Abstract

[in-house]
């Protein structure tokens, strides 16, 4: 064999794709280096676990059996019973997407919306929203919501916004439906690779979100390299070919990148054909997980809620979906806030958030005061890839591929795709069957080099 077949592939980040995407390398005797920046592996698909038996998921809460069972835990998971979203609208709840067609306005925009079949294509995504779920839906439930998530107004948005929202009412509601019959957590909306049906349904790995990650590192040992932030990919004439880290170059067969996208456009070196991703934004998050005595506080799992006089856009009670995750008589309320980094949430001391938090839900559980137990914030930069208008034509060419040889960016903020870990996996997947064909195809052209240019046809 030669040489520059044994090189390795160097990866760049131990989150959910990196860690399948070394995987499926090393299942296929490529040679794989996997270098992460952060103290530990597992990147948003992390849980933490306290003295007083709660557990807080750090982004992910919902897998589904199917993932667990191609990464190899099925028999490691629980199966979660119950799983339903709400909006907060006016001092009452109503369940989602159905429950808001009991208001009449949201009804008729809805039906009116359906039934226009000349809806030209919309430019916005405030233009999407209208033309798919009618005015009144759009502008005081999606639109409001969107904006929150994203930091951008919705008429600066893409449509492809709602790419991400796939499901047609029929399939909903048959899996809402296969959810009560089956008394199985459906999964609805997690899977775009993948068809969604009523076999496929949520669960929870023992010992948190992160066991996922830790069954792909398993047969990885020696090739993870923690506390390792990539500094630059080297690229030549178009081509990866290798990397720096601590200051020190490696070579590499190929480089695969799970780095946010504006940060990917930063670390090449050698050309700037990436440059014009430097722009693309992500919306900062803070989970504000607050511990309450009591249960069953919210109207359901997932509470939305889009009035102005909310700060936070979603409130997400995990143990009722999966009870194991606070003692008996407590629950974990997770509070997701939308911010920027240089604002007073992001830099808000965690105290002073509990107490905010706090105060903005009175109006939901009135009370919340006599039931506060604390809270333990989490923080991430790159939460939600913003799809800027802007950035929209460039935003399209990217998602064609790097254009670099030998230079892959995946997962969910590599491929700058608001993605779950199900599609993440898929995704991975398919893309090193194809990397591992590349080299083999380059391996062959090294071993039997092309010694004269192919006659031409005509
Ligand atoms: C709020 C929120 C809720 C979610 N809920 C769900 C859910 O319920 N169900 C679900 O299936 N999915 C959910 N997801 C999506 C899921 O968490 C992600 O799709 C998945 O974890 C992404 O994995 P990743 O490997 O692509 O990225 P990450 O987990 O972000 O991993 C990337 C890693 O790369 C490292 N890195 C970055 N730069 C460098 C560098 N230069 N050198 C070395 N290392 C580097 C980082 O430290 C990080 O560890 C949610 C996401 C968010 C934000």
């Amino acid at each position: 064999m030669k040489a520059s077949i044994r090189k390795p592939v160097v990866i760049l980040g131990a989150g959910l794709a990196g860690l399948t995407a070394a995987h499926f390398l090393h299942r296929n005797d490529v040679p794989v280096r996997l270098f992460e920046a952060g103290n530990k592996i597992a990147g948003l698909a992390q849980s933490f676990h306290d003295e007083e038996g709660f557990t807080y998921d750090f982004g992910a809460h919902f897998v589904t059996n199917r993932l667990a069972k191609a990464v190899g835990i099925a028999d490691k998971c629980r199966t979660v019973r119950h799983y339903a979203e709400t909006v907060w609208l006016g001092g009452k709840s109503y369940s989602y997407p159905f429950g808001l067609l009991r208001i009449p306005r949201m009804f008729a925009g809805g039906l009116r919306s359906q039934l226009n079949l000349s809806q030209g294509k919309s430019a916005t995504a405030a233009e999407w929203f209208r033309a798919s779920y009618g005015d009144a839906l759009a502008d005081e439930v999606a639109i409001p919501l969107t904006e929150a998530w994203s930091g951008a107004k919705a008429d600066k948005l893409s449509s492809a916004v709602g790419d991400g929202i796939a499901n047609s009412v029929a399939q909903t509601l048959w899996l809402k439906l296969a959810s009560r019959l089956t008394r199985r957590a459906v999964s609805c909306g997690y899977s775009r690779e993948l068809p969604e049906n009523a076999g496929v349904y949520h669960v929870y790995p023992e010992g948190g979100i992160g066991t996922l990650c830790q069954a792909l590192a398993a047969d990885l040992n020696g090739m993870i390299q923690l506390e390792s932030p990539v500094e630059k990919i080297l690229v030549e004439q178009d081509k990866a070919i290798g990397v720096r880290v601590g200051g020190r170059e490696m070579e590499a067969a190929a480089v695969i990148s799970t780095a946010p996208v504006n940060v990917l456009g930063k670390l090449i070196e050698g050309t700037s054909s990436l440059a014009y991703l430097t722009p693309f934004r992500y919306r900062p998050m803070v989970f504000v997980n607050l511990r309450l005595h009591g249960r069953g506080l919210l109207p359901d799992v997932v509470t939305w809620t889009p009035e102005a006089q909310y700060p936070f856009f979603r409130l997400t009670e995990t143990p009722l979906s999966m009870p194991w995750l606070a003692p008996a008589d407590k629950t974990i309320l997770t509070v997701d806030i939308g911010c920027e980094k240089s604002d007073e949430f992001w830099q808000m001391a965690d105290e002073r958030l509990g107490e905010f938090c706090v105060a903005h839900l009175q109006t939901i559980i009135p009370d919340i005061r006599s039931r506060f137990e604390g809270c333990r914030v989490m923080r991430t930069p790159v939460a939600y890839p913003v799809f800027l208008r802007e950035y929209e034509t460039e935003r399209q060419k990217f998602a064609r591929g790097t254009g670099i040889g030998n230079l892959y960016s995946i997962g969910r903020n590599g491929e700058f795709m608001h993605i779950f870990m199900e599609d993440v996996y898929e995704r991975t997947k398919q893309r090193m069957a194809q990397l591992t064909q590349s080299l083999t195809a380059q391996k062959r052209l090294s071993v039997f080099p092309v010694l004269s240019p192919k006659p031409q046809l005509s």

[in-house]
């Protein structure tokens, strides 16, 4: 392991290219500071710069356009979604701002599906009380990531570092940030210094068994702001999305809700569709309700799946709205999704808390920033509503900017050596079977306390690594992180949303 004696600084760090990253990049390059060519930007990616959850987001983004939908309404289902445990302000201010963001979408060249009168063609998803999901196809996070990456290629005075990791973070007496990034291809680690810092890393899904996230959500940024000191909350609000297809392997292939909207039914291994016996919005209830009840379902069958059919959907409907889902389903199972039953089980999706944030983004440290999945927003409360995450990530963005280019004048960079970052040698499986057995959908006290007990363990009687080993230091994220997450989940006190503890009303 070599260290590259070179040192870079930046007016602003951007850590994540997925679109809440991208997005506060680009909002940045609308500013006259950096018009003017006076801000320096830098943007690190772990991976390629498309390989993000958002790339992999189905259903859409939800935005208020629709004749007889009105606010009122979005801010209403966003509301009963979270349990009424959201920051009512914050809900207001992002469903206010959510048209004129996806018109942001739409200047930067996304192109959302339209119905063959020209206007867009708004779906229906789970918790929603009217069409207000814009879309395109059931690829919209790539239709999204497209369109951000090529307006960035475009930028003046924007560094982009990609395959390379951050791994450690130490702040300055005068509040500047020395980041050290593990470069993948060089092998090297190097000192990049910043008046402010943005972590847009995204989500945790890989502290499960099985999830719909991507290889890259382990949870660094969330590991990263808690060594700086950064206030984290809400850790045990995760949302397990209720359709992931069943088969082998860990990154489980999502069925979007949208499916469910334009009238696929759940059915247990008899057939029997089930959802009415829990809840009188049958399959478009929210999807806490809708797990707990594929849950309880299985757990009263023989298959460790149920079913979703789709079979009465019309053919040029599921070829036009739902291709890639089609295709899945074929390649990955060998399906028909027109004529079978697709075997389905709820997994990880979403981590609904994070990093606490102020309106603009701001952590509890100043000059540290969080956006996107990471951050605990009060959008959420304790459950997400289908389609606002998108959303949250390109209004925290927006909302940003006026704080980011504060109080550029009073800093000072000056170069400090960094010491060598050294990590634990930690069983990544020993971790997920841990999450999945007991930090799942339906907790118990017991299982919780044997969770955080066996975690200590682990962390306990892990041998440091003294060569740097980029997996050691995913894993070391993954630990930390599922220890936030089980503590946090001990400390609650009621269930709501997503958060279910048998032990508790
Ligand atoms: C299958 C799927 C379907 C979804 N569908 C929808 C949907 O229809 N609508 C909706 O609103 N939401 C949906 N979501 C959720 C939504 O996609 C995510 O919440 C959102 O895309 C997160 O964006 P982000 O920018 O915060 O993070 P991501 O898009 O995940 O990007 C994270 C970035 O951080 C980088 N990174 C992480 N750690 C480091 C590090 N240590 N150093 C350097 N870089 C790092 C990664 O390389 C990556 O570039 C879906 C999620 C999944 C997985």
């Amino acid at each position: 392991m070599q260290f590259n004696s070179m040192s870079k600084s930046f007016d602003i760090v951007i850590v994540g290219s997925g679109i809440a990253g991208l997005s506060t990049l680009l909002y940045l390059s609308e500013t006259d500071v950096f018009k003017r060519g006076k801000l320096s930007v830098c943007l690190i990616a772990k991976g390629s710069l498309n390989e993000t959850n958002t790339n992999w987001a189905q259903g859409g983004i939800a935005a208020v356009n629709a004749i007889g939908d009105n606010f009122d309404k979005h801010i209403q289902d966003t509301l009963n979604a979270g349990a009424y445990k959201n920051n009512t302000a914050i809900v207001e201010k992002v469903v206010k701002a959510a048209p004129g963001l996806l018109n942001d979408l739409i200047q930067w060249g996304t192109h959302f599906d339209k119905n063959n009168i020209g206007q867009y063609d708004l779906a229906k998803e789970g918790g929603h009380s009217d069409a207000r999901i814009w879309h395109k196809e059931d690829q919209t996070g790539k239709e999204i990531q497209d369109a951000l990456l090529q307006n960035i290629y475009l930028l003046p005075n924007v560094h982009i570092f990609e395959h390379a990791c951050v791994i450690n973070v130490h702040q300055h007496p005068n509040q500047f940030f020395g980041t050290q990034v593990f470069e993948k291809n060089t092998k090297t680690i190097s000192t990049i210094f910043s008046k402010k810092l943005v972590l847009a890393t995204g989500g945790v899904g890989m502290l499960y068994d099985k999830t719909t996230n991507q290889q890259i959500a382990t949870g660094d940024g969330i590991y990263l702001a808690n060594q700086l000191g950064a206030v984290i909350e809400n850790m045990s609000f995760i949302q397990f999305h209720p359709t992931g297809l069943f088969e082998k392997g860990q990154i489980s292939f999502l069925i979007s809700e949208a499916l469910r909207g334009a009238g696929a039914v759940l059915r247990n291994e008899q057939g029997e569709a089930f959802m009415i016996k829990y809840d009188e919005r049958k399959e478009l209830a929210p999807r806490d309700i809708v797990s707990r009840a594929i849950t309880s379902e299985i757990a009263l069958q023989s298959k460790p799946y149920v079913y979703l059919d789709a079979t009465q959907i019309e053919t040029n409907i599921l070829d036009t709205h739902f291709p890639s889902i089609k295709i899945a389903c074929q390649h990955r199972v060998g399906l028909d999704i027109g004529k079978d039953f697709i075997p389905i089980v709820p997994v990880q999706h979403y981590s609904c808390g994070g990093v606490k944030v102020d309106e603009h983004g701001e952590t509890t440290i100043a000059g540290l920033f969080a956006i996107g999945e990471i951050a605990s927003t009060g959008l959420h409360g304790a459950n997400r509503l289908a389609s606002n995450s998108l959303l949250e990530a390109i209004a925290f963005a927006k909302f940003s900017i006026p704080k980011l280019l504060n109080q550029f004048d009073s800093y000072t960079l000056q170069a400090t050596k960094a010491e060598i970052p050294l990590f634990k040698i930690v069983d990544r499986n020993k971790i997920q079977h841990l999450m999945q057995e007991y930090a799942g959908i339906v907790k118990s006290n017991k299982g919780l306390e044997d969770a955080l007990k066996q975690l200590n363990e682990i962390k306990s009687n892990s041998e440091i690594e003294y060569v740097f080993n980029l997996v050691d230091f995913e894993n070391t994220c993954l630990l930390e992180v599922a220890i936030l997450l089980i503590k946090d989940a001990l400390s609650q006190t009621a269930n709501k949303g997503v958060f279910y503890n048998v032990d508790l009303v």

A numerical scheme for calculating the elastic fields in a layer over a half-space medium due to embedded slip zones of prescribed stress drop was developed to examine how the layer influences fault mechanics. Although the method is general, for simplicity, only penny-shaped slip zones were considered in the current analysis. For slip zones that are embedded in the half-space and near the interface, it was found that the layer causes the slip to depart from that for a uniform medium: softer layers tend to increase, but stiffer layers tend to decrease the magnitude and gradient of the slip near the upper end of a slip zone. Consequently, the layer causes an increase, if the layer is softer, or a decrease, if the layer is stiffer, in the energy release rate of the slip zone. The layer was also seen to have a strong effect on the surface displacements to the extent that the distance change predicted between a pair of stations across the slip zone could be biased by a uniform half-space model. The results also showed that the layer can cause a significant change in the uniform normal stress, which can alter the frictional resistance.

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